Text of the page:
decided: August 31, 1983.
REBECCA BLAKELY, PETITIONER
COMMONWEALTH OF PENNSYLVANIA, UNEMPLOYMENT COMPENSATION BOARD OF REVIEW, RESPONDENT
Appeal from the Order of the Unemployment Compensation Board of Review in case of In Re: Claim of Rebecca Blakely, No. B-207117.
Harold I. Goodman, for petitioner.
Joel G. Cavicchia, Associate Counsel, with him Richard L. Cole, Jr., Chief Counsel, for respondent.
Judges Rogers, Craig and MacPhail, sitting as a panel of three. Opinion by Judge Rogers.
[ 76 Pa. Commw. Page 629]
Rebecca Blakely filed a petition for review of the actions of the unemployment compensation authorities refusing her benefits on the ground that she voluntarily left her work for Fleer Gum Company without cause of a necessitous and compelling nature. Section 402(b)(1) of the Pennsylvania Unemployment Compensation Law, Act of December 5, 1936, P.L. 2987, as amended, 43 P.S. § 802(b)(1).
The facts are that the claimant was last employed by Fleer Gum as a machine packer. The claimant's last day of work was Friday, January 29, 1982. On Wednesday, January 27, 1982, the claimant was informed by her employer that due to lack of work she was to be indefinitely laid off on about February 15, 1982 and that until that date she was to work the second shift, from 3:45 to midnight. During her five years with the employer the claimant had worked the 7:15 a.m. to 3:45 p.m. shift.
[ 76 Pa. Commw. Page 630]
The Board found that the claimant, the mother of two school-age children, "determined that the second shift would be unacceptable due to difficulties involved in picking up the children at the end of the school day", and, as she testified, because she had not, and could not obtain any one to care for her children, on such short notice, from 3:45 p.m. until 12:00 p.m. The Board also found that the claimant voiced this complaint to a shop steward and left a message in the personnel office.
On Monday, February 1, 1982, the claimant did not report for work because, she testified, she had no one to care for the children. On Tuesday she reported off. The claimant did not report to work from February 3, 1982 through February 8, 1982 or inform the employer of her absences. On Tuesday, February 9, 1982, the claimant called the employer, informing it of her continued child care difficulties and the employer informed her that she had "voluntarily abandoned her employment" because she had three unreported absences in violation of company regulations.
The Board determined that the claimant was ineligible for benefits because she "did not discuss [the child care difficulties] with her employer though it is apparent that several possibilities were present, including the securing of a leave of absence;" and because "[t]he claimant did not make sufficient attempts to sustain the employer-employee relationship and her extended nonreported absences from the work-site are, indeed, equivalent to an abandonment of employment."
Our scope of review in an employment compensation case where the party with the burden of proof does not prevail below "is to determine whether findings of fact were consistent with each other and with the conclusions of law and whether the order can be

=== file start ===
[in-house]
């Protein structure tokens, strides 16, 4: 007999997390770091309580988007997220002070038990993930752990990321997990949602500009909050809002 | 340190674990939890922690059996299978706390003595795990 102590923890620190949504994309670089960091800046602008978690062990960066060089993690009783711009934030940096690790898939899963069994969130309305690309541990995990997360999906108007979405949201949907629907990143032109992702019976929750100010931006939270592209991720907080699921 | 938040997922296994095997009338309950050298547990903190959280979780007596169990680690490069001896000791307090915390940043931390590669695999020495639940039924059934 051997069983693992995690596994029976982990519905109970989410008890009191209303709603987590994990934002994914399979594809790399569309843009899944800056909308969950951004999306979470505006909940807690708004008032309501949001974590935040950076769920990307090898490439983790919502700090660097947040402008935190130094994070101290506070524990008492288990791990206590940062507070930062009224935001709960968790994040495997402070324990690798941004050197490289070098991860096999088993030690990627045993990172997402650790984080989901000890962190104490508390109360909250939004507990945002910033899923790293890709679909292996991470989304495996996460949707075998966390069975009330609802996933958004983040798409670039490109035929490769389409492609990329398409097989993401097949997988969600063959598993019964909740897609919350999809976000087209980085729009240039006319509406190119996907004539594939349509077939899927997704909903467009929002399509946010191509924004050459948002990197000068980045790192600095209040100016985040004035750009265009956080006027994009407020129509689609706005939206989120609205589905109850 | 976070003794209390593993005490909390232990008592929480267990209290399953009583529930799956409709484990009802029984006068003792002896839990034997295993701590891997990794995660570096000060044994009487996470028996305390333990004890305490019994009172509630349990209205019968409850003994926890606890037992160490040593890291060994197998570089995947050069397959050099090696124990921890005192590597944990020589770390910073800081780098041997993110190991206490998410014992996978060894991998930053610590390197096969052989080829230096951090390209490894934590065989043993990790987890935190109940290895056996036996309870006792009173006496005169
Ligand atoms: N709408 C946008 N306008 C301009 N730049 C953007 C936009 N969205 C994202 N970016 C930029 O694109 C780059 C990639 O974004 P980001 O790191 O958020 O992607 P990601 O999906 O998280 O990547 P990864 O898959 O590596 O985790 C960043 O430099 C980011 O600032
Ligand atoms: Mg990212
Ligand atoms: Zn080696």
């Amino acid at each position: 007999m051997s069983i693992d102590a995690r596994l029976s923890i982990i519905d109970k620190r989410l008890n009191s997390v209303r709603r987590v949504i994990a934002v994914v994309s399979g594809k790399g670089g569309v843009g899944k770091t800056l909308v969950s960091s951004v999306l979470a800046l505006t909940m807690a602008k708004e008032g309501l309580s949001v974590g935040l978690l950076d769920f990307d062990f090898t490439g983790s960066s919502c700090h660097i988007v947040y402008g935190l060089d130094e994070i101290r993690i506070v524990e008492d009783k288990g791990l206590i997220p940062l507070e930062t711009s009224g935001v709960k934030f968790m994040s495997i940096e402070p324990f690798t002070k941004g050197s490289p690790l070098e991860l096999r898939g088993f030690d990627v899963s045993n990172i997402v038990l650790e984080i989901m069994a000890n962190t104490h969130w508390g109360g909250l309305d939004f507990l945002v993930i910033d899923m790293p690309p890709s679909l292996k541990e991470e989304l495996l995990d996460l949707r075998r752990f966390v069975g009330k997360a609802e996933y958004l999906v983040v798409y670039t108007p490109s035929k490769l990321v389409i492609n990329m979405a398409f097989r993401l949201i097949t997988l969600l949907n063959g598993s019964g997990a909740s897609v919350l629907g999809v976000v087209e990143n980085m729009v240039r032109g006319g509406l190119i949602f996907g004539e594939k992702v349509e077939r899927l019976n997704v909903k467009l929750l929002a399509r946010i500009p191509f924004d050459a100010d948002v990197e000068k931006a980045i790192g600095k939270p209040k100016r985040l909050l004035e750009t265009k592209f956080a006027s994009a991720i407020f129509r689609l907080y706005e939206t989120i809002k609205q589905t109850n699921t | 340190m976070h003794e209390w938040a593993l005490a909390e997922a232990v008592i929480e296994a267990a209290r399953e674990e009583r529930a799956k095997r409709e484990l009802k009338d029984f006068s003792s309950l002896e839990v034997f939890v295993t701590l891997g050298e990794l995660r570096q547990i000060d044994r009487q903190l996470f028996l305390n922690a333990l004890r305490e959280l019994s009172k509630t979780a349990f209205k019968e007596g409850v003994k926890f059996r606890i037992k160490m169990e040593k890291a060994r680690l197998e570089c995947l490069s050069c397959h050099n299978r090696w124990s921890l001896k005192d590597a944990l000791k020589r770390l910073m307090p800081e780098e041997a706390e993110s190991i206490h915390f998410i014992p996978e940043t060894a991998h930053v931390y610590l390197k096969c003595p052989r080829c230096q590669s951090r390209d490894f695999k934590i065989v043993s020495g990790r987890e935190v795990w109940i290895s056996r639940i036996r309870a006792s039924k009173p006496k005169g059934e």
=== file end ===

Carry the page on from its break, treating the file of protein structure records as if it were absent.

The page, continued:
[ 76 Pa. Commw. Page 631]
sustained without a capricious disregard of competent evidence." Lininger v. Unemployment Compensation Board of Review, 70 Pa. Commonwealth Ct. 248, 250, 452 A.2d 1123, 1124 (1982).
As noted, the Board denied the benefits on the ground that the claimant had not discussed her child care difficulties with her employer, not because her child care problems did not constitute a necessitous and compelling cause for quitting; indeed the Board wrote that it "recognizes that potential child care problems may well have arisen as a result of the change in claimant's working hours." This was a correct application of the law because the inability of a parent to care for children may constitute a necessitous and compelling cause for leaving work.
The question remains whether the claimant established that she had made a reasonable effort to advise her employer of her child care problems. Iaconelli v. Unemployment Compensation Board of Review, 55 Pa. Commonwealth Ct. 117, 121, 423 A.2d 754, 756 (1980); Colduvell v. Unemployment Compensation Board of Review, 48 Pa. Commonwealth Ct. 185, 187, 408 A.2d 1207, 1208 (1979).
The claimant testified that on being informed on Wednesday, January 27, 1982 that she was to be transferred to the evening shift she told her shop steward of her child care problem. The claimant also testified, and the Board found, that she went to the personnel office on Friday, January 29, 1982 where she left a message to the same effect. The employer's representative testified that:
QR: If they have a problem are they suppose to talk to the shop steward or come to personnel?
AEW: They, they can discuss it with their shop steward. Ah, and/or to the personnel department.
[ 76 Pa. Commw. Page 632]
This testimony is not mentioned in the Board's decision. Its clear import is that an employee's problem was properly reported either to the shop steward or the personnel department. This evidence having been disregarded, we are constrained to overturn the Board's conclusion that the claimant did not, by reporting both to her shop steward and the personnel department, make a "sufficient attempt" to sustain her employment.
Order reversed; remanded for the computation of benefits.
And Now, this 31st day of August, 1983, the order of the Unemployment Compensation Board of Review, Decision No. B-207117, dated June 22, 1982, is reversed and the record is remanded for the computation of benefits.
Reversed and remanded.
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